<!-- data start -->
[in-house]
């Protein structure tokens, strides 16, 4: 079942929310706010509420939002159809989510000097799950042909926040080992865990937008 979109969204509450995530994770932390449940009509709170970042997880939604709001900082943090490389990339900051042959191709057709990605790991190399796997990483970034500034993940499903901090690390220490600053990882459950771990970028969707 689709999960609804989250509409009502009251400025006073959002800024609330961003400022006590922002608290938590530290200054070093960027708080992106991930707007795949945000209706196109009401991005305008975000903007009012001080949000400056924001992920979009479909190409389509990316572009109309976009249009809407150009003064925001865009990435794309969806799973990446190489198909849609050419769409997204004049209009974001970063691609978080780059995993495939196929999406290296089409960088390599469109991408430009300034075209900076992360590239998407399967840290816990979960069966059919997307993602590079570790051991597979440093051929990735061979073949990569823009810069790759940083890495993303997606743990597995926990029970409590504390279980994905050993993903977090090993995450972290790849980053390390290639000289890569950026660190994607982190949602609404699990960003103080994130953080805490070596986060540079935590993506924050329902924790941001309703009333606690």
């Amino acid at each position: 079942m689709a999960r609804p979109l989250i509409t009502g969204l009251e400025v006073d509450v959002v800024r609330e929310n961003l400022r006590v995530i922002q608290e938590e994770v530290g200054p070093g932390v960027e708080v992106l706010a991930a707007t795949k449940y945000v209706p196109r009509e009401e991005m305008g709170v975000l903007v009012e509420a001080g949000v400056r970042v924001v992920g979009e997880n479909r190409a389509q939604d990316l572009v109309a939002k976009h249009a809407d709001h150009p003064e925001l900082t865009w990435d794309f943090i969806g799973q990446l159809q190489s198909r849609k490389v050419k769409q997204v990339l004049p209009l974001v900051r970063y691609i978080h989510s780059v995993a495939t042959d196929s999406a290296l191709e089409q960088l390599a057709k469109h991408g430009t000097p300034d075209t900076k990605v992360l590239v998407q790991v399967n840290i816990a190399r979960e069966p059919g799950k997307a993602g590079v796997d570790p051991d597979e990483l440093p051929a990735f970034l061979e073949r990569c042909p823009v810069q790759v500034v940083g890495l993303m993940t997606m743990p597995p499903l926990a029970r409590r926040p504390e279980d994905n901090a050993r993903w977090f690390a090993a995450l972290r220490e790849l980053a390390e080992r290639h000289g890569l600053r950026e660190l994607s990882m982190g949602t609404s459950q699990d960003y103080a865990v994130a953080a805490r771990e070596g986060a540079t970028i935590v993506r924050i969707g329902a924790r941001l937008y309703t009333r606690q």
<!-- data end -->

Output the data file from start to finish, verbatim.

[in-house]
């Protein structure tokens, strides 16, 4: 079942929310706010509420939002159809989510000097799950042909926040080992865990937008 979109969204509450995530994770932390449940009509709170970042997880939604709001900082943090490389990339900051042959191709057709990605790991190399796997990483970034500034993940499903901090690390220490600053990882459950771990970028969707 689709999960609804989250509409009502009251400025006073959002800024609330961003400022006590922002608290938590530290200054070093960027708080992106991930707007795949945000209706196109009401991005305008975000903007009012001080949000400056924001992920979009479909190409389509990316572009109309976009249009809407150009003064925001865009990435794309969806799973990446190489198909849609050419769409997204004049209009974001970063691609978080780059995993495939196929999406290296089409960088390599469109991408430009300034075209900076992360590239998407399967840290816990979960069966059919997307993602590079570790051991597979440093051929990735061979073949990569823009810069790759940083890495993303997606743990597995926990029970409590504390279980994905050993993903977090090993995450972290790849980053390390290639000289890569950026660190994607982190949602609404699990960003103080994130953080805490070596986060540079935590993506924050329902924790941001309703009333606690």
């Amino acid at each position: 079942m689709a999960r609804p979109l989250i509409t009502g969204l009251e400025v006073d509450v959002v800024r609330e929310n961003l400022r006590v995530i922002q608290e938590e994770v530290g200054p070093g932390v960027e708080v992106l706010a991930a707007t795949k449940y945000v209706p196109r009509e009401e991005m305008g709170v975000l903007v009012e509420a001080g949000v400056r970042v924001v992920g979009e997880n479909r190409a389509q939604d990316l572009v109309a939002k976009h249009a809407d709001h150009p003064e925001l900082t865009w990435d794309f943090i969806g799973q990446l159809q190489s198909r849609k490389v050419k769409q997204v990339l004049p209009l974001v900051r970063y691609i978080h989510s780059v995993a495939t042959d196929s999406a290296l191709e089409q960088l390599a057709k469109h991408g430009t000097p300034d075209t900076k990605v992360l590239v998407q790991v399967n840290i816990a190399r979960e069966p059919g799950k997307a993602g590079v796997d570790p051991d597979e990483l440093p051929a990735f970034l061979e073949r990569c042909p823009v810069q790759v500034v940083g890495l993303m993940t997606m743990p597995p499903l926990a029970r409590r926040p504390e279980d994905n901090a050993r993903w977090f690390a090993a995450l972290r220490e790849l980053a390390e080992r290639h000289g890569l600053r950026e660190l994607s990882m982190g949602t609404s459950q699990d960003y103080a865990v994130a953080a805490r771990e070596g986060a540079t970028i935590v993506r924050i969707g329902a924790r941001l937008y309703t009333r606690q």